Hungry for a copyright battle over Easter

My Easter weekend with family and friends saw hunger not only for chocolate eggs, but for critique of the novel “The Hunger Games” (by Suzanne Collins)1. A flurry of enthusiasm for this book/film inspired a verbal battle on the similarities between it and the book/film “Battle Royale” (novel by Koushun Takami). Both tell a story of children fighting each other to death until only one remains alive. On returning to my office, I was therefore very interested to read a report in last week’s Law Society Gazette on two recent copyright cases relating to similar stories and characters.

Mitchell v BBC2

This case involved copyright in artistic works comprising cartoon characters. The BBC produced a cartoon with characters similar to those designed previously by Mr. Mitchell, and Mr. Mitchell took action for copyright infringement. He did not succeed with his claim. One element that needs to be shown in copyright cases is some element of copying, i.e. if the BBC came up with its characters independently and without any reference to Mr. Mitchell’s work, this is not copyright infringement. The BBC designers were not actively aware of Mr. Mitchell’s work at the time they created their characters and there was found to be no inference of “subconscious copying”. As part of the reason for his decision, the judge noted that the similarities were at a “high level of generality” and that as the artists worked in the same field of children’s character design they would have been “influenced by many of the same common elements”.

Hodgson v Isaac3

This case involves the adaptation of a book to a film (the book being Mr. Hodgson’s autobiography). The development of the film script by Mr. Isaac started with the permission of Mr. Hodgson, but then, due to differences in opinion, the permission was withdrawn. Mr. Isaac continued to make the film. Mr. Hodgson took action for copyright infringement. The question was then whether the resulting film script was “copied” from the book, or whether it was an original work, put together from other source material (such as Mr. Isaac’s conversations with Mr. Hodgson). The copyright claim succeeded. The judge considered that it was more likely than not that the similarities between the film script and the autobiography were the result of copying, and that the elements reproduced were not merely a generic story about a character similar to the claimant. “The details and incidents which are reproduced and their interpretation are a key part of what makes [the book] itself an original work.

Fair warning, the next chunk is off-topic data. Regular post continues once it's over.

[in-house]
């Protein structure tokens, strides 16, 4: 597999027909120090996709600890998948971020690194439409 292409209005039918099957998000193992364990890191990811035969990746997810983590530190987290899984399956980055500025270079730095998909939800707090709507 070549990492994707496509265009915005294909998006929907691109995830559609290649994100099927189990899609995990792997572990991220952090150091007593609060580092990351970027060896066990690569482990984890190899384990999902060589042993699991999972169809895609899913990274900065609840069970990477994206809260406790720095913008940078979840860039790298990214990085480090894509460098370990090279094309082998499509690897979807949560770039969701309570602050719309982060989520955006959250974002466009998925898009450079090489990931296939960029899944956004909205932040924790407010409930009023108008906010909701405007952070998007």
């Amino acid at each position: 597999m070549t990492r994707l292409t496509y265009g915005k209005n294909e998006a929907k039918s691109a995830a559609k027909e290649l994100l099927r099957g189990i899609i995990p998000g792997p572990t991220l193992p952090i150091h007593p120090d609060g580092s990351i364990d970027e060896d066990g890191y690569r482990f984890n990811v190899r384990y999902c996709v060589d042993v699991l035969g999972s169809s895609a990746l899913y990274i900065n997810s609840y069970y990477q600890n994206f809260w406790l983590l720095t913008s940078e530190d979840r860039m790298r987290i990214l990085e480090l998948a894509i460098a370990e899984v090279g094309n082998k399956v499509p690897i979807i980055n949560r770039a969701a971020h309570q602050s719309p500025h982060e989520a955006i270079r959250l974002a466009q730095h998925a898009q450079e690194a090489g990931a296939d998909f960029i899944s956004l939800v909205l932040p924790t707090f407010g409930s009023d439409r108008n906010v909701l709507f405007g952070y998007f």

The judge also commented: “If the book had been pure fiction, then there would really be no argument about the matter. The script is plainly telling a story similar to the one told in the book albeit that the text is entirely different and there are important scenes which entirely consist of Mr Isaac’s own creative work. However overall, if the story was fiction, the similarities between the works coupled with access to the original would raise a strong inference of copying”.

What does this tell us?

Having the same general or generic idea of a story in itself is unlikely to be enough to show copyright infringement. However, if there is more specific copying, e.g. of specific scenes or incidents, or specific characters and their actions, then there may be more of a case - it is not always necessary to have copied the actual text. If books/films are just influenced by similar outside elements, this is not copying so would not constitute copyright infringement.

Now, back to our Easter debate on Battle Royale v The Hunger Games: I am hoping this article assists with the inevitable family birthday debate this coming weekend.

Olivia Whitcroft, principal of OBEP, 10 April 2012

1 and a squabble between GR and OF over the right to read the only copy of the book in the house

2 Mitchell v British Broadcasting Corporation (BBC) [2011] EWPCC 42 (21 December 2011)

3 Hodgson & Anor v Isaac & Anor [2010] EWPCC 37 (05 December 2011)

This article provides general information on the subject matter and is not intended to be relied upon as legal advice. If you would like to discuss this topic, please contact Olivia Whitcroft using the contact details set out here: Contact Details